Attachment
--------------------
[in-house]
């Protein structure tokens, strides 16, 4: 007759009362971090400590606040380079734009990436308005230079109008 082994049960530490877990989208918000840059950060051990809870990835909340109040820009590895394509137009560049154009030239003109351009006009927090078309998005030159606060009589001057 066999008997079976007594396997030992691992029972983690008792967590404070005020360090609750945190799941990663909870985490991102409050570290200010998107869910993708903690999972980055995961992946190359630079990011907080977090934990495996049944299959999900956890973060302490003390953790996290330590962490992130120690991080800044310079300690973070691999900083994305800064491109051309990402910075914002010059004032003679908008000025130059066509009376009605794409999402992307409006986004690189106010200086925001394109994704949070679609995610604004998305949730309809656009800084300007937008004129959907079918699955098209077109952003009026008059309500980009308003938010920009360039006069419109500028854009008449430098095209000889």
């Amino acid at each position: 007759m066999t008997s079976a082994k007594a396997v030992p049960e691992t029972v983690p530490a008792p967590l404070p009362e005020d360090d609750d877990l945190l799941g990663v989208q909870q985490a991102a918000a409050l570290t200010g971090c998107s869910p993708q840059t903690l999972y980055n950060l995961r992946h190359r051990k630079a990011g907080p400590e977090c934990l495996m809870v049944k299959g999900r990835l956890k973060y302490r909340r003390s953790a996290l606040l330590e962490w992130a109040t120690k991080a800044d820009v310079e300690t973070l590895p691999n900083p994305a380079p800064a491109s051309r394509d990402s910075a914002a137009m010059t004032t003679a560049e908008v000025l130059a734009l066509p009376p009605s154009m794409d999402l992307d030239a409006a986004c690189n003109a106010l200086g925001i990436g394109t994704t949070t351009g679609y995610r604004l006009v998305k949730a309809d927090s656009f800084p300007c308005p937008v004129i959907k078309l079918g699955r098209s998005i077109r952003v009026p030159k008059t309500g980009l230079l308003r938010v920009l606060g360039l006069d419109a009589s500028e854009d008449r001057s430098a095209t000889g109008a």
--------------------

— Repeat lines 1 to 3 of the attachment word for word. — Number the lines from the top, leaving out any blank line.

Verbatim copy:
[in-house]
């Protein structure tokens, strides 16, 4: 007759009362971090400590606040380079734009990436308005230079109008 082994049960530490877990989208918000840059950060051990809870990835909340109040820009590895394509137009560049154009030239003109351009006009927090078309998005030159606060009589001057 066999008997079976007594396997030992691992029972983690008792967590404070005020360090609750945190799941990663909870985490991102409050570290200010998107869910993708903690999972980055995961992946190359630079990011907080977090934990495996049944299959999900956890973060302490003390953790996290330590962490992130120690991080800044310079300690973070691999900083994305800064491109051309990402910075914002010059004032003679908008000025130059066509009376009605794409999402992307409006986004690189106010200086925001394109994704949070679609995610604004998305949730309809656009800084300007937008004129959907079918699955098209077109952003009026008059309500980009308003938010920009360039006069419109500028854009008449430098095209000889």
């Amino acid at each position: 007759m066999t008997s079976a082994k007594a396997v030992p049960e691992t029972v983690p530490a008792p967590l404070p009362e005020d360090d609750d877990l945190l799941g990663v989208q909870q985490a991102a918000a409050l570290t200010g971090c998107s869910p993708q840059t903690l999972y980055n950060l995961r992946h190359r051990k630079a990011g907080p400590e977090c934990l495996m809870v049944k299959g999900r990835l956890k973060y302490r909340r003390s953790a996290l606040l330590e962490w992130a109040t120690k991080a800044d820009v310079e300690t973070l590895p691999n900083p994305a380079p800064a491109s051309r394509d990402s910075a914002a137009m010059t004032t003679a560049e908008v000025l130059a734009l066509p009376p009605s154009m794409d999402l992307d030239a409006a986004c690189n003109a106010l200086g925001i990436g394109t994704t949070t351009g679609y995610r604004l006009v998305k949730a309809d927090s656009f800084p300007c308005p937008v004129i959907k078309l079918g699955r098209s998005i077109r952003v009026p030159k008059t309500g980009l230079l308003r938010v920009l606060g360039l006069d419109a009589s500028e854009d008449r001057s430098a095209t000889g109008a």